Advice for Those Being Dropped By an Auto Insurance Company That Can Go a Long Way
You just found out you’re being dropped by your auto insurance company, just as you’re planning that weekend trip to your best friend’s wedding—which is just four weeks away. If your insurance followed proper procedure, you got this wonderful news in time enough to rectify the situation and still be able to start packing. Getting dumped by your auto insurer is what you never want to happen during your driving years, but it does and can happen to the best of us. Once it does, bouncing back can be an uphill battle, but it is possible.
The most common reasons for an auto insurer to drop a policyholder are: non-payment of premium, misrepresentation of facts regarding driving/claim history and the number of drivers accessing the vehicle, or the policyholder or a member of their household has had their driver’s license suspended or revoked during the policy period. Your insurance carrier can cancel your policy at any time should any of these offenses be committed. If a blemish on your driving or credit record is found during the “binding period” (a 60-day period after application for insurance during which your risk is determined), the insurer may deem you an unacceptable risk and cancel the policy.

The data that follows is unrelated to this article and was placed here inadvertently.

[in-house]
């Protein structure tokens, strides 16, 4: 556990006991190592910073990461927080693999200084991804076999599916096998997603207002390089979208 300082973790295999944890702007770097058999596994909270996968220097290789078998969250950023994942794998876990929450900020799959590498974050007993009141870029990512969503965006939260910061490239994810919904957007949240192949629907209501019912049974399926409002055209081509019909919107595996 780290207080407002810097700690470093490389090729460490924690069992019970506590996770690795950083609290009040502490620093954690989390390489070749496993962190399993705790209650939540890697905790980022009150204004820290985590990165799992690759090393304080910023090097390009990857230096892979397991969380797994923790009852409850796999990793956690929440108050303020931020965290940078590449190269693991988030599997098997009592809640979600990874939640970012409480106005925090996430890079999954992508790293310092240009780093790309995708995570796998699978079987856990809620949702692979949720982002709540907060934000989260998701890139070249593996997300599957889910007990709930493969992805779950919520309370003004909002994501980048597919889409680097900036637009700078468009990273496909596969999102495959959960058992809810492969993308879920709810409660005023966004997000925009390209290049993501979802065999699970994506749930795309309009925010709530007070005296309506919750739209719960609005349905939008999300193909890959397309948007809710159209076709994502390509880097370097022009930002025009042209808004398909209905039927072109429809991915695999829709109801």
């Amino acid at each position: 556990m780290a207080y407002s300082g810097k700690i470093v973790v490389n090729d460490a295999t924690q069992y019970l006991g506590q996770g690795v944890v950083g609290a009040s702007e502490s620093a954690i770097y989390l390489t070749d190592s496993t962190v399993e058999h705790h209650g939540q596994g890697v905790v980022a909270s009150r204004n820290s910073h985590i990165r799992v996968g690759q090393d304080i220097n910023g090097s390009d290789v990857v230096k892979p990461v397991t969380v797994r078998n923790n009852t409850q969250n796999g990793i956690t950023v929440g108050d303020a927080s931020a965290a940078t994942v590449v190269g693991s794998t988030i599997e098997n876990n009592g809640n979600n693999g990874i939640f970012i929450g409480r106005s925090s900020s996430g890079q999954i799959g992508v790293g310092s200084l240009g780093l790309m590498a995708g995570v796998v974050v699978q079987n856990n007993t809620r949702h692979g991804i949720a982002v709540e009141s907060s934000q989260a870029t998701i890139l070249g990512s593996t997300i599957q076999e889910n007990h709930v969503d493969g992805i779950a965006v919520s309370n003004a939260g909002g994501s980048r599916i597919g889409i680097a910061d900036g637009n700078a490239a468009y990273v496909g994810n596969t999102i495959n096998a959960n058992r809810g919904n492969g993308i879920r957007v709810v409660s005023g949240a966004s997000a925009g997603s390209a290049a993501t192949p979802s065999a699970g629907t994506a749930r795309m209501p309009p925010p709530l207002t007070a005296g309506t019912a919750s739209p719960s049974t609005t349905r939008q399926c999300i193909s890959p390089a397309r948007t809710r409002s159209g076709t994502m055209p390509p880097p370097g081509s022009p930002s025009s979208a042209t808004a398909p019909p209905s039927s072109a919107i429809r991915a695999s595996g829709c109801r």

An auto insurer can also elect not to renew your auto insurance policy at the time of renewal if it is determined that you made an excessive amount of claims for at-fault accidents, received too many traffic citations or were convicted of driving under the influence during the last three to five years. Another perhaps unforeseen reason for an impromptu cancellation is that the insurer no longer offers the type of auto insurance you were covered under.
If an auto insurer decides to cancel or not renew a policy, it must send a written notice to the policyholder. State insurance laws vary, but the typical notice timeframe is between 10 and 30 days prior to cancellation. Depending on the insurer, the notice may or may not contain a reason for the cancellation or non-renewal. If no reason is given, you can send a written request to your insurer. If you receive a response and you do not agree with your insurer’s decision, you can contact your insurance company’s consumer affairs division or your state’s department of insurance.
You can get auto insurance after being dropped by your insurer, but it may be difficult. If the reason for cancellation was due to non-payment, being reinstated with your former insurer is most likely out of the question, and going with a new one may require upfront payment of the full premium. Finding a new insurer will be a challenge, because many insurers are leery of recently or previously canceled policyholders. If you do find one, plan on paying a much higher premium since you will now be considered a high-risk policyholder. Maintain a good driving record and pay future premiums on time, and eventually you will enjoy lower premiums–and a good relationship with your auto insurer.